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Qualifying for modifications to your citizenship process

One of the proudest moments of your life may have been when you were able to sponsor your parent who applied for a permanent resident card. Receiving a green card provided many opportunities for your loved one, and you played an important role in making that happen.

Years have passed, and your parent has become a comfortable member of your Kentucky community. You may have suggested numerous times that he or she apply for citizenship, but the answer was always the same. Your loved one felt incapable of meeting the requirements for success in the naturalization process. You may be pleased to know that the government is willing to make accommodations and exceptions for certain requirements that are part of the naturalization process.

Qualifying for exceptions

The process of becoming a citizen includes an interview with an agent of the U.S. Citizenship and Immigration Services, a test on reading, writing and speaking English, and a test of one's knowledge of U.S. history and government. Perhaps the most intimidating element of the citizenship test is the requirement to speak English. However, USCIS will consider making an exception for anyone who meets these qualifications:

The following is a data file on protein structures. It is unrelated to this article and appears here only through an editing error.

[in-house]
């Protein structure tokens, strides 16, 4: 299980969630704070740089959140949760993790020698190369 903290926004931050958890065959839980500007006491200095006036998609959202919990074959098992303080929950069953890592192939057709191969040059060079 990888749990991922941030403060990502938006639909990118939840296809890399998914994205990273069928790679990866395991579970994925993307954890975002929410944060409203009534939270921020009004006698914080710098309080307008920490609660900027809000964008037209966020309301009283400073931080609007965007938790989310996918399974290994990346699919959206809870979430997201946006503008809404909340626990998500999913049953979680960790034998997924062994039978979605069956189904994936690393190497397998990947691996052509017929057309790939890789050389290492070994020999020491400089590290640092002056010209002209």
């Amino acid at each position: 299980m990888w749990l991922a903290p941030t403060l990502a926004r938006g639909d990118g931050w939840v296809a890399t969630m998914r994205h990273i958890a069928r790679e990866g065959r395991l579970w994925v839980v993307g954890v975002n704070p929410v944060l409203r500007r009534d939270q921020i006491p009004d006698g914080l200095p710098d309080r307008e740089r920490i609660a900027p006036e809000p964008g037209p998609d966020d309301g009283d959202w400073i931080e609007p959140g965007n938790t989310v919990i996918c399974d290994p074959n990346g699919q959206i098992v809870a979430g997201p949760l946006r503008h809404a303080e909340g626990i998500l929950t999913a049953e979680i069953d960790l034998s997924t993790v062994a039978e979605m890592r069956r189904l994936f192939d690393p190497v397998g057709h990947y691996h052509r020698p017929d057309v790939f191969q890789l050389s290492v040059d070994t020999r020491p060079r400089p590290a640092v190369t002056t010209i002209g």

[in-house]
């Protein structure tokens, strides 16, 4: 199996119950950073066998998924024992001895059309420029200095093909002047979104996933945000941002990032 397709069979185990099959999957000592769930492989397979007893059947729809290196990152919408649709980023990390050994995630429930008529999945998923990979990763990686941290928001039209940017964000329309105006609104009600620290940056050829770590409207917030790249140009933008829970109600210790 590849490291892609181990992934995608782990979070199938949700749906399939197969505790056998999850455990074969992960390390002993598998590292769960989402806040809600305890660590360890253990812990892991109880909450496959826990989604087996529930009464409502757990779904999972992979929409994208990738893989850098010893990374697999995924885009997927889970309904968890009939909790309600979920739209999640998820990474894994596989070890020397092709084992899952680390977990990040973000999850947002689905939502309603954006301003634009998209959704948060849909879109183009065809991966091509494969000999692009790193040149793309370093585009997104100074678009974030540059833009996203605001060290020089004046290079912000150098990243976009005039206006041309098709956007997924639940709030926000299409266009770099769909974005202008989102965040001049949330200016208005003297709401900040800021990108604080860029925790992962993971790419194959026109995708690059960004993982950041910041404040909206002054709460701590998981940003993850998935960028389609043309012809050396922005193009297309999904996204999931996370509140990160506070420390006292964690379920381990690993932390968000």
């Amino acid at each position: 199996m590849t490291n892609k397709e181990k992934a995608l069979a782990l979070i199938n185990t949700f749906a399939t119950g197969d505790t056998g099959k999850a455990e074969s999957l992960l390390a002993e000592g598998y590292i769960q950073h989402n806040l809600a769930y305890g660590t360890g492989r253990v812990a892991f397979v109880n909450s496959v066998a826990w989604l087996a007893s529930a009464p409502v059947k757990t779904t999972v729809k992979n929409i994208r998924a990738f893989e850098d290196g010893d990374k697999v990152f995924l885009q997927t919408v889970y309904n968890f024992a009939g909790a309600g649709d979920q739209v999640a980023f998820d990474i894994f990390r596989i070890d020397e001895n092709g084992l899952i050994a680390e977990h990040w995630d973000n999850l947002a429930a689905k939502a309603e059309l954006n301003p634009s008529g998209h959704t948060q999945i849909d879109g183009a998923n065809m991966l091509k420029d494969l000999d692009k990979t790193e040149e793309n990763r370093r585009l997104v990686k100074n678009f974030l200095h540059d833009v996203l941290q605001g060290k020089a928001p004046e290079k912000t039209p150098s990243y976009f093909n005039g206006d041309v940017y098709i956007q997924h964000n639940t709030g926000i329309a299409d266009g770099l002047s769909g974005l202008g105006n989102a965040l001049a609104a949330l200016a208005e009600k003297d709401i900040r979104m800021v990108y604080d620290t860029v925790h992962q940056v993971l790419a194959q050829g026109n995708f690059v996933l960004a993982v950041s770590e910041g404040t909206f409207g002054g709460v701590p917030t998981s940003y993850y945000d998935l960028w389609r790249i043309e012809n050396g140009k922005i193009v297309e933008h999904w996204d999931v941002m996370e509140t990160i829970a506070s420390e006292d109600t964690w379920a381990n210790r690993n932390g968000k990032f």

• Is 50 years or older, and
  • Has held a green card for 20 years or more

or

  • Is 55 years or older, and
  • Has lived in the U.S. as a permanent resident for 15 years or more

Exemption from the English language requirement does not relieve your loved one of the requirement to pass the civics test. However, if approved, your parent may be permitted to take the civics test in your native language as long as he or she brings an interpreter who is fluent in both languages. If your parent is older than 65, however, and has held a green card for 20 years or longer, USCIS will provide a modified civics test for your loved one.

Additional exemptions and modifications are available. For example, you may request accommodations if your parent has a disability such as a hearing, vision or mobility impairment. USCIS also provides study materials resources for those preparing for their citizenship exams. Although your loved one will certainly appreciate your support and help studying, you may wish to seek the advice of an immigration attorney regarding requests for exceptions and accommodations to ensure your parent has every opportunity to meet his or her goal of becoming a citizen of the United States.

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